There seems to be tendency by some critics (not here) to seize upon a detail that might have been misunderstood as "proof" that the overall benefits of the FairTax don't stack up to scrutiny. I would ask them to always compare the destructive effects of taxation of labor and investment, the daily selling off of loopholes by Congress, the undermining of investment and upward mobility and the sheer complexity of the current system when weighing the advantages and disadvantages of the FairTax as a whole.

I believe, of all the advantages, the fact that we make taxes highly visible under the FairTax is the most compelling. If we as a people do not begin seeing government spending as something besides "free money" we are lost. We are now borrowing against the future earnings of our children and grandchildren. Only a highly visible consumption tax can make "stakeholders" of every consumer who will then make it politically possible to see restrained spending. Right now our votes are being bought with spending that depends on borrowing huge sums against future earnings. Voters find it attractive as do candidates and incumbents. That must change because our path of ever deepening debt is unsustainable.
The question of exactly how eliminating income, payroll, and business taxes will result in lower prices is somewhat complex. And, unfortunately, exactly what happens once the FairTax is passed is “unknowable” until it actually happens.

However, one thing we can be sure of is that the FairTax will result in lower pre-tax prices for goods.

The price of goods and services is made up of five basic components; the price of raw materials, the cost of labor, business taxes, business overhead, and profits. The cost of labor may be further divided into monies and benefits given to the employee (wages, income and FICA taxes, and benefits paid for by the employer), and the employer portion of the FICA taxes.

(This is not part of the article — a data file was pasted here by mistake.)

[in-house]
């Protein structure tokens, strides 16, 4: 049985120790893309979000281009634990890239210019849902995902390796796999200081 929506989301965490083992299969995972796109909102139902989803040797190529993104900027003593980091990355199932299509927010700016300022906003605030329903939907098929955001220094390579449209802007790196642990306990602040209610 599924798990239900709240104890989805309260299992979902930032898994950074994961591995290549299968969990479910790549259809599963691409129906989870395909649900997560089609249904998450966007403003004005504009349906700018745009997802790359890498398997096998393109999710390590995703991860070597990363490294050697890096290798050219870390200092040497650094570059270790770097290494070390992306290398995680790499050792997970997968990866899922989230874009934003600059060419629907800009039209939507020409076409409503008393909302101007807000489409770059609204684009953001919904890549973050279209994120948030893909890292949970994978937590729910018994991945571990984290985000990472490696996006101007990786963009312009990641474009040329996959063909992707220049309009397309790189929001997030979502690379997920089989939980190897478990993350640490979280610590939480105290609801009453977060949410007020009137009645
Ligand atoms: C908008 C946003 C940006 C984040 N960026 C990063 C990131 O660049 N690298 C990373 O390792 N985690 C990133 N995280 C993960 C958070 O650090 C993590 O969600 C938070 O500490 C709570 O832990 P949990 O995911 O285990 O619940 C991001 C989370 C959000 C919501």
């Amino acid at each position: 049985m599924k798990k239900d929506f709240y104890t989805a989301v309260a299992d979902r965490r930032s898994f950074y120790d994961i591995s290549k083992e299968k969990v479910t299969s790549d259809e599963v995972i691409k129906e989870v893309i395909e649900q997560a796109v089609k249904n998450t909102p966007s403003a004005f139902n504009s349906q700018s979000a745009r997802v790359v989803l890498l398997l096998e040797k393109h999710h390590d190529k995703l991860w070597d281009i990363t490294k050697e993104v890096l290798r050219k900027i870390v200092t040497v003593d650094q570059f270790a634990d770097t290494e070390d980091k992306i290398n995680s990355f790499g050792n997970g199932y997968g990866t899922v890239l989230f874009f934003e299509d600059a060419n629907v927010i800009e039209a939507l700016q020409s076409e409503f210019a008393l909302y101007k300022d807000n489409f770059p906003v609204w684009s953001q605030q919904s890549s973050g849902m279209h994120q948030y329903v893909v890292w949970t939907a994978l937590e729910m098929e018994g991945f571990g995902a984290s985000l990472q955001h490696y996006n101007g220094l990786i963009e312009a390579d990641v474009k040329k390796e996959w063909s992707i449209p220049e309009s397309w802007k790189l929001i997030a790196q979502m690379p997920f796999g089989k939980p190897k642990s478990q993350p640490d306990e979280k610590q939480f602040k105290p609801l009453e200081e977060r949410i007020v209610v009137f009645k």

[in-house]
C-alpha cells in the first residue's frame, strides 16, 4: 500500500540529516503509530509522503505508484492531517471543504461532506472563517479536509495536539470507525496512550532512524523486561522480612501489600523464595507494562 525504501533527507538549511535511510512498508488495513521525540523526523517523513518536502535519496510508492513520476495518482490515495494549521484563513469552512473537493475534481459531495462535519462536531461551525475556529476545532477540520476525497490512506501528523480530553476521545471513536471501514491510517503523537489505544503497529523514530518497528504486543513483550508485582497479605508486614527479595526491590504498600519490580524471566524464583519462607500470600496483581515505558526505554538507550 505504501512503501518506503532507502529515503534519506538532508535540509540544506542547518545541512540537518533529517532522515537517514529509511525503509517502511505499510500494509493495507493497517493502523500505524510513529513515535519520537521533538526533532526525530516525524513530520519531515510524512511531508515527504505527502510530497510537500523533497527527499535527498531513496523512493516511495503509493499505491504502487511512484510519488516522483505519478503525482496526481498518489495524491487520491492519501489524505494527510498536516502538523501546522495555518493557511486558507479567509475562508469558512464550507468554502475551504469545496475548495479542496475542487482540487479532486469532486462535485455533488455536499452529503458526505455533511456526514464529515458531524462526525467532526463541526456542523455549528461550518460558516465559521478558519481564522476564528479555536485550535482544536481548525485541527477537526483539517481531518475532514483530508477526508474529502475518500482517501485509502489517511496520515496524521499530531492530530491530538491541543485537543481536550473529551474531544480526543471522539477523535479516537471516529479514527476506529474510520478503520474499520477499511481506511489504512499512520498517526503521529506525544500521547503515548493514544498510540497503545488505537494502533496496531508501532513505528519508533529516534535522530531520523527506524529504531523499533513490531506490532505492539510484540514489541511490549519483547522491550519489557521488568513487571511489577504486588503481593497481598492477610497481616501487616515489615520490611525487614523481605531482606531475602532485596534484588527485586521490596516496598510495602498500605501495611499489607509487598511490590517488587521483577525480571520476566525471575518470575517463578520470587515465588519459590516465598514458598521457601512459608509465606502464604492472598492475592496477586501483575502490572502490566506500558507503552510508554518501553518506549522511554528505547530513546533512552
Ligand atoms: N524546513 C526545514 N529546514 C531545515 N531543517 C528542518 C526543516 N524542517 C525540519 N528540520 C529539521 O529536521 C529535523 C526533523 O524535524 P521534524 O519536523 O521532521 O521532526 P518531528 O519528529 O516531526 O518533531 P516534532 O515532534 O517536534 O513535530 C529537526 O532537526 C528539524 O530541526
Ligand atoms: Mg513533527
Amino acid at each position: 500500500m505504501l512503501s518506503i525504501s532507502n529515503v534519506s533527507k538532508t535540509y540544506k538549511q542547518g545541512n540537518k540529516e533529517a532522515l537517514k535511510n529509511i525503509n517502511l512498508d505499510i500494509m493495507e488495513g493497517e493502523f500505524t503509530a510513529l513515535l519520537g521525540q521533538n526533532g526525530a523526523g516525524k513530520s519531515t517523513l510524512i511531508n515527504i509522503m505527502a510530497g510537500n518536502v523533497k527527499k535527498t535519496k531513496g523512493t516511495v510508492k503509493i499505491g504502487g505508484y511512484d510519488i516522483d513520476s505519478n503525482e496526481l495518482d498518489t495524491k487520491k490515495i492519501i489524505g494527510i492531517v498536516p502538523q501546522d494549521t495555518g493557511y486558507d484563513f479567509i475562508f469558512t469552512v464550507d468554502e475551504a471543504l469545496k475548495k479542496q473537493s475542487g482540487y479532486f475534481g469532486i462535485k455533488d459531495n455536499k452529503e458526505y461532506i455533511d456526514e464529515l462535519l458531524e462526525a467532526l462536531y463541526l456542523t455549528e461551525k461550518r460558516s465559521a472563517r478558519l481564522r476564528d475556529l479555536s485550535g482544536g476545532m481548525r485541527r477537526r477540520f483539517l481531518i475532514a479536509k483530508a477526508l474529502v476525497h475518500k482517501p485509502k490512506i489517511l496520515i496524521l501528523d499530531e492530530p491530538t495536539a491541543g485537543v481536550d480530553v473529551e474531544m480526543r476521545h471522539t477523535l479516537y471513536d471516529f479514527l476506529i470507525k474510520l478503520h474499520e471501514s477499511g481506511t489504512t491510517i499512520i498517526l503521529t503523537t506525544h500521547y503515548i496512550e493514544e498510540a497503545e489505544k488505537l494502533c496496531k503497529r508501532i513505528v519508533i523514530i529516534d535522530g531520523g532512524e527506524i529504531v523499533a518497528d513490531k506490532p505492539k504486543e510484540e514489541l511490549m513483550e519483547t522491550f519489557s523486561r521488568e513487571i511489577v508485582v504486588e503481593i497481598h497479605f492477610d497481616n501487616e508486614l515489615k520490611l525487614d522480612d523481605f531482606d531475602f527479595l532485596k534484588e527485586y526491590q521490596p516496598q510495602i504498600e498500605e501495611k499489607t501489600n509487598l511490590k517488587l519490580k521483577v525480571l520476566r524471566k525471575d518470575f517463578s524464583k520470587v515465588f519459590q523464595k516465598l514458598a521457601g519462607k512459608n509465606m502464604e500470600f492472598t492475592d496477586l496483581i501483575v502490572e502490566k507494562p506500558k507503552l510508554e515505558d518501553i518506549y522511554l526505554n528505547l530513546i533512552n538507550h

For average businesses, raw materials average about 20% of the costs, overhead and business taxes are roughly equal to 20%, profit averages about 10%, with labor making up the remaining 50% of the costs.

Let’s consider how each of these components are likely to shift once the FairTax is passed.

With a profit of only 10%, business taxes amount to about 3% of total business costs (10% times 30%).

Business overhead will be reduced since the company will no longer need to maintain the same accounting and payroll staff as needed under the current tax system. Instead of having large staffs to calculate various deductions, withholding and payroll taxes, a smaller staff that simply writes and distributes checks will be enough. In addition, the large accounting departments to study the effects of the tax code on the business will become unnecessary, and further cost savings can be realized which, averaged over many business sectors, amounts to about 5%. Business overhead savings can also be used to reduce the prices of goods or services.

The labor cost calculations are interesting, but since they make up about 50% of the total business costs, they are vital. Labor costs usually consist of about 70% direct costs and 30% benefits. This equates to 35% of business costs are direct labor costs. Of this 35%, 7.5% is the employer portion of FICA taxes, or 2.6% of business costs are associated with employer FICA taxes which, under the FairTax, can be kept by the business and used to reduce the price of goods or services.

To this point, we’ve identified a 10.6% reduction in business costs that can be used to reduce the price of good or services. In addition, we also have reductions in the price of raw materials and the benefits portion of labor costs that will be at roughly the same ratio. This amounts to about 3% for raw materials and 1% for labor benefits. Added together, a nearly 15% reduction in business costs can be used to reduce the price of goods or services while still giving the employee the full portion of their income and payroll taxes.

Under this scenario, the employee sees an increase in their paycheck equal to the combination of their income taxes, 15% or so, and their payroll taxes, about 7.5%, for a total of 23.5%. Of course, this may vary between individual employees, but the analysis is still valid overall.

In the final analysis, the business is able to reduce the price of their products by about 15%, onto which a 23% sales tax is added, for a total price of goods or services equal to 107% of the pre-FairTax price. The employee, on the other hand, has a paycheck that is 123.5% of his pre-FairTax paycheck, for a net gain in purchasing power of 16.5%, not including the pre-bate.

No matter how you look at it, the FairTax works!!!!!